Big Ideas for Small Businesses

So the first thing I need to do here is come clean because I am a massive nerd. I love a good business book and I’ve read a good few. My book shelves are littered with frogs to eat, purple cows and moving cheese and my Audible account looks like an MBA lecturer’s wet dream. I have amassed a multitude of other regurgitateable business speak; but I don’t care. I am fully aware of the stigma that some of these texts carry and they are the root cause of cringeworthy conversations in board rooms across the world as big wigs play buzz word tennis as they seek to understand.

If you’re already in business you’ll know that everyone has an opinion. Everyone will believe they’ve got that silver bullet that you’ve missed in your business. Everyone will have something to say. So you need to be really cautious about who’s counsel you take and a lot of very successful business people will tell you that collecting advice is a road to indecision which can be true. However, I believe that knowledge is power and it’s that pursuit that keeps our ideas fresh and relevant. So, with that pursuit in mind, here’s my review of John Lamerton’s Big Ideas for Small Businesses.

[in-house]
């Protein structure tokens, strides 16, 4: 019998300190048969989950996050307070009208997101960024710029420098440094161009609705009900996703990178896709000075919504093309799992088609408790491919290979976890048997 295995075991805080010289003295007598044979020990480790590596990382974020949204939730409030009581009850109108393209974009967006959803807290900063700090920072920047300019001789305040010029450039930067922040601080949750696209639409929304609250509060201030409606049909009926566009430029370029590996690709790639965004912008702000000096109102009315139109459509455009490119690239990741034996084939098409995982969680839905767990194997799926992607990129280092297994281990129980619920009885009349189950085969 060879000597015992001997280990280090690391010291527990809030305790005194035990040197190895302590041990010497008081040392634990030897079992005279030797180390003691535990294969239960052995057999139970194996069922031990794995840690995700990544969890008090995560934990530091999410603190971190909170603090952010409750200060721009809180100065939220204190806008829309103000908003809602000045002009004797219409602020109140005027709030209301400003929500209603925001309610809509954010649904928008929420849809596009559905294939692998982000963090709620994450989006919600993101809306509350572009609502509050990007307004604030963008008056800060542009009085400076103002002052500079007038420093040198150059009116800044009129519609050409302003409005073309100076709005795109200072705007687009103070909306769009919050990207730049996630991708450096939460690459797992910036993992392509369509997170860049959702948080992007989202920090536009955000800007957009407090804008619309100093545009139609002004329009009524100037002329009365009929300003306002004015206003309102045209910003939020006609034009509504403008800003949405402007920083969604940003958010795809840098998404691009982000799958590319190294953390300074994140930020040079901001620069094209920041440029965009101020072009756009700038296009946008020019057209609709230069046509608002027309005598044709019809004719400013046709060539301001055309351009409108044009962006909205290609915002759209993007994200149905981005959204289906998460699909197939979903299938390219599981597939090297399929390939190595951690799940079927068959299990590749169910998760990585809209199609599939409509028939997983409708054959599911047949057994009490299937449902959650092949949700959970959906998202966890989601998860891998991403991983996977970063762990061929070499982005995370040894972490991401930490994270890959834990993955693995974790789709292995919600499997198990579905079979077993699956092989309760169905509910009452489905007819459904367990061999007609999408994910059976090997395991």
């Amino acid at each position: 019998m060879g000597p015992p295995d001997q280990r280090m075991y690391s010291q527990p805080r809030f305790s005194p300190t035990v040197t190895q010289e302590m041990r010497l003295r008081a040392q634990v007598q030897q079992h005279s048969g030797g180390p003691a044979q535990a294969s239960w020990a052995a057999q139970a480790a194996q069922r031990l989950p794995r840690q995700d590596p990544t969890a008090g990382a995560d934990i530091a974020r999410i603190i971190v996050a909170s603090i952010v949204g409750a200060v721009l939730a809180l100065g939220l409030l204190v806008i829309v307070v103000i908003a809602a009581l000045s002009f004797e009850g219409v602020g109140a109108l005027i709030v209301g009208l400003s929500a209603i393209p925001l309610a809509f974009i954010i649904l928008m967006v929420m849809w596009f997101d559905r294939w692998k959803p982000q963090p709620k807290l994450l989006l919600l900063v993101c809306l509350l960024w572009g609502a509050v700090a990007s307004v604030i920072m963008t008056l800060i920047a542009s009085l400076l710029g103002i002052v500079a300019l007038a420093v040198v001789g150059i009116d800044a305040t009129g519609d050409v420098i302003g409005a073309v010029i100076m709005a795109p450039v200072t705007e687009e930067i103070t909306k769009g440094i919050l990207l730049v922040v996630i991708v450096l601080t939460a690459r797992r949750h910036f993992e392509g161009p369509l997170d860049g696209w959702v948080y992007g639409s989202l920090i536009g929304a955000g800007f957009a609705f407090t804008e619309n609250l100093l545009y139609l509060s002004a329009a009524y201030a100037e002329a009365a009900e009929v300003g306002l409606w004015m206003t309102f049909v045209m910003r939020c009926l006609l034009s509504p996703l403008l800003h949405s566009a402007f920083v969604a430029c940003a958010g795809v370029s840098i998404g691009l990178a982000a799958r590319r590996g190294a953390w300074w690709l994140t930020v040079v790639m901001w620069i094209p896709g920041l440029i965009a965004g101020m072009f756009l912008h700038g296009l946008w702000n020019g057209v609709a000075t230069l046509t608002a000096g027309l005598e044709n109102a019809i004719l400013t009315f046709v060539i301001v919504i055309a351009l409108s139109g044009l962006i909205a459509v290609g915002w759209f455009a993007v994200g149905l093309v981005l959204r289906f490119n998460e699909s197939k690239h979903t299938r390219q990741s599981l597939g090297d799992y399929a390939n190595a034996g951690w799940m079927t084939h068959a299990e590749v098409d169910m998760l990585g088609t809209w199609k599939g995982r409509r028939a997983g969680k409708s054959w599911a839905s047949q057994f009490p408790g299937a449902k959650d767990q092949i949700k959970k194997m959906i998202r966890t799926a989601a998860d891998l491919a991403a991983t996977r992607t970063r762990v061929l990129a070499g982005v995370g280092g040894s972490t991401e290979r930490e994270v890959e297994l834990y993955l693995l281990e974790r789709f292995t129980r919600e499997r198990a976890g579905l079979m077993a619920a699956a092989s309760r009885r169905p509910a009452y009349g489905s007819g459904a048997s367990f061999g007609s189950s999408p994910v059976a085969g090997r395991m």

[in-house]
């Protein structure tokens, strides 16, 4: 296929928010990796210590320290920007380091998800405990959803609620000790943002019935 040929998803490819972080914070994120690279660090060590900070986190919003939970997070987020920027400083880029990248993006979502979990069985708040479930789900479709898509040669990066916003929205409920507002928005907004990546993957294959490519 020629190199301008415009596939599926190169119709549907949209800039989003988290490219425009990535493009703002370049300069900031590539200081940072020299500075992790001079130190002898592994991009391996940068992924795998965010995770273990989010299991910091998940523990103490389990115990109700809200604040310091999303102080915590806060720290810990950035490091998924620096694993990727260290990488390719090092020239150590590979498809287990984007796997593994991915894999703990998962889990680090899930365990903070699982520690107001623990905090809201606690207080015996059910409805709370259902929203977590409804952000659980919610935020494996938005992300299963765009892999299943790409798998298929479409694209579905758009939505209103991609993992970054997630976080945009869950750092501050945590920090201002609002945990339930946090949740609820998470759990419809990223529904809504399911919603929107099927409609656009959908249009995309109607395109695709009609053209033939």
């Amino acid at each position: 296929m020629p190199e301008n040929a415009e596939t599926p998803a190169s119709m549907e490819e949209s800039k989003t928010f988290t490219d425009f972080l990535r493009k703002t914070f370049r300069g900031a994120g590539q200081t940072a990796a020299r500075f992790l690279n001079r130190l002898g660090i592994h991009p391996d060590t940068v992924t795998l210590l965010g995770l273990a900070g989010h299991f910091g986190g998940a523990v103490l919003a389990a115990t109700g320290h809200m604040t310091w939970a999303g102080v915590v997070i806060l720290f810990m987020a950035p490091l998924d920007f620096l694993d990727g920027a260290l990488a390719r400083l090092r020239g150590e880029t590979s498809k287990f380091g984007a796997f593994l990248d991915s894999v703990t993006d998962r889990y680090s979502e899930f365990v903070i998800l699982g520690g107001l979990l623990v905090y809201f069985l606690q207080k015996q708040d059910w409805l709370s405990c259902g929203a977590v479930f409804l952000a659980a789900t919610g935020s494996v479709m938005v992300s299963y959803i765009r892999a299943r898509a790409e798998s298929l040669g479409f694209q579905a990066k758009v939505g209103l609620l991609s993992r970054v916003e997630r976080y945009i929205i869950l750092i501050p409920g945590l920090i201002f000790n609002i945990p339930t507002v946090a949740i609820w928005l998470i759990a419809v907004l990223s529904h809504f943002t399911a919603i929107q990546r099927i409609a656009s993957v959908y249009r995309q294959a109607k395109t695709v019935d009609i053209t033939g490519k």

northernmunkeebites.bigideasforsmallbusinessesBig Ideas for Small Businesses: John Lamerton

Rating: 9/10

Key Themes:

  • Ambitious Lifestyle Business
  • F*ck Fear
  • HIIT

Synopsis:

This isn’t about stealing John’s thunder…because you should just get the book…but let me give you my humble opinion on why you should get the book.

Can I be honest? I was sceptical. I’ve read my fair share of books claiming to herald ‘advice’ for small businesses and, more often than not, they fall well short of the mark. However this book really delivered. It is full of simple, succinct and actionable advice and it’s not told from a pedestal. John Lamerton’s book combines a biographical narrative with sufficient breathing room for business advice relayed in a no nonsense fashion. This approach forges a bond between mentor and mentee that creates a sense of togetherness which is not apparent in other business literature I’ve read.

I chose to read the book as a linear narrative (starting at page 1 and working through to 236) however it’s structured in a fashion that allows the reader to dip in and out as appropriate. This book represents the opportunity to do the smart thing and learn from someone else’s mistakes and reap the benefits of insight from someone who has been there, done that and probably made profit from selling the t-shirts.

Verdict: in a word – inspiring! I read this book in one evening. I genuinely couldn’t put down. Now I’m not going to say this book will definitely revolutionise the way you conduct your business but what it will do is provide a tried and tested framework that you can implement today.

Northern Munkee.